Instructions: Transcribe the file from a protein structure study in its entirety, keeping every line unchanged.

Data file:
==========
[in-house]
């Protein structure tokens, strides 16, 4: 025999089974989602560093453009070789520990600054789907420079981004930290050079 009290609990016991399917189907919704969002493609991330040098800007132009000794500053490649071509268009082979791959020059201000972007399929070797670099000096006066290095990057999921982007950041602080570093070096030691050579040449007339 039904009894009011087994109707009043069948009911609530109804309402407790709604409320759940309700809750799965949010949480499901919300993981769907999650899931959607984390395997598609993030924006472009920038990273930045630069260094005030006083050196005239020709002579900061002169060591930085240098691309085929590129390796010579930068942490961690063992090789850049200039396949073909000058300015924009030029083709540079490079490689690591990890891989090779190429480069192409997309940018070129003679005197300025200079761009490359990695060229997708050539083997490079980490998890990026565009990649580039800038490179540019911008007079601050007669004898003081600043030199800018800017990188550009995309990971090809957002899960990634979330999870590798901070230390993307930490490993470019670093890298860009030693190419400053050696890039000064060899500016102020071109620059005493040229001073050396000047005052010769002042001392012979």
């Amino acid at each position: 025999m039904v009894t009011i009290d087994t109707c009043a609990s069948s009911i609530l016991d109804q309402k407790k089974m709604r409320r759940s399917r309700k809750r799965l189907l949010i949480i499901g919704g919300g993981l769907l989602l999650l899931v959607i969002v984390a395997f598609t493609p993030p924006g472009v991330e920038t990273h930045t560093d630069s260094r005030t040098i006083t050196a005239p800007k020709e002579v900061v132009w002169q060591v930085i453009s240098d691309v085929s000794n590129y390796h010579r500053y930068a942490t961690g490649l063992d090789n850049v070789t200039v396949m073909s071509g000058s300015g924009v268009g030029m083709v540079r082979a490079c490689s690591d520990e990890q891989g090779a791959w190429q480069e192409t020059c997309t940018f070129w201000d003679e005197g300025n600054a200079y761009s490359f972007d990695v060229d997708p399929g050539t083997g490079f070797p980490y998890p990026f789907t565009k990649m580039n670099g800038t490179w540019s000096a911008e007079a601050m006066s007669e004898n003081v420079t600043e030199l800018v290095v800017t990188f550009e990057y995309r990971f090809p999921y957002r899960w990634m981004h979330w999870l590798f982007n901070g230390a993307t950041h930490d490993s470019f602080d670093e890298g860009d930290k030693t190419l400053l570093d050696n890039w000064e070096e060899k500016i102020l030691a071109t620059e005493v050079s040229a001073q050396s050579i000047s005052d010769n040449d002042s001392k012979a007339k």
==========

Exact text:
[in-house]
């Protein structure tokens, strides 16, 4: 025999089974989602560093453009070789520990600054789907420079981004930290050079 009290609990016991399917189907919704969002493609991330040098800007132009000794500053490649071509268009082979791959020059201000972007399929070797670099000096006066290095990057999921982007950041602080570093070096030691050579040449007339 039904009894009011087994109707009043069948009911609530109804309402407790709604409320759940309700809750799965949010949480499901919300993981769907999650899931959607984390395997598609993030924006472009920038990273930045630069260094005030006083050196005239020709002579900061002169060591930085240098691309085929590129390796010579930068942490961690063992090789850049200039396949073909000058300015924009030029083709540079490079490689690591990890891989090779190429480069192409997309940018070129003679005197300025200079761009490359990695060229997708050539083997490079980490998890990026565009990649580039800038490179540019911008007079601050007669004898003081600043030199800018800017990188550009995309990971090809957002899960990634979330999870590798901070230390993307930490490993470019670093890298860009030693190419400053050696890039000064060899500016102020071109620059005493040229001073050396000047005052010769002042001392012979």
């Amino acid at each position: 025999m039904v009894t009011i009290d087994t109707c009043a609990s069948s009911i609530l016991d109804q309402k407790k089974m709604r409320r759940s399917r309700k809750r799965l189907l949010i949480i499901g919704g919300g993981l769907l989602l999650l899931v959607i969002v984390a395997f598609t493609p993030p924006g472009v991330e920038t990273h930045t560093d630069s260094r005030t040098i006083t050196a005239p800007k020709e002579v900061v132009w002169q060591v930085i453009s240098d691309v085929s000794n590129y390796h010579r500053y930068a942490t961690g490649l063992d090789n850049v070789t200039v396949m073909s071509g000058s300015g924009v268009g030029m083709v540079r082979a490079c490689s690591d520990e990890q891989g090779a791959w190429q480069e192409t020059c997309t940018f070129w201000d003679e005197g300025n600054a200079y761009s490359f972007d990695v060229d997708p399929g050539t083997g490079f070797p980490y998890p990026f789907t565009k990649m580039n670099g800038t490179w540019s000096a911008e007079a601050m006066s007669e004898n003081v420079t600043e030199l800018v290095v800017t990188f550009e990057y995309r990971f090809p999921y957002r899960w990634m981004h979330w999870l590798f982007n901070g230390a993307t950041h930490d490993s470019f602080d670093e890298g860009d930290k030693t190419l400053l570093d050696n890039w000064e070096e060899k500016i102020l030691a071109t620059e005493v050079s040229a001073q050396s050579i000047s005052d010769n040449d002042s001392k012979a007339k």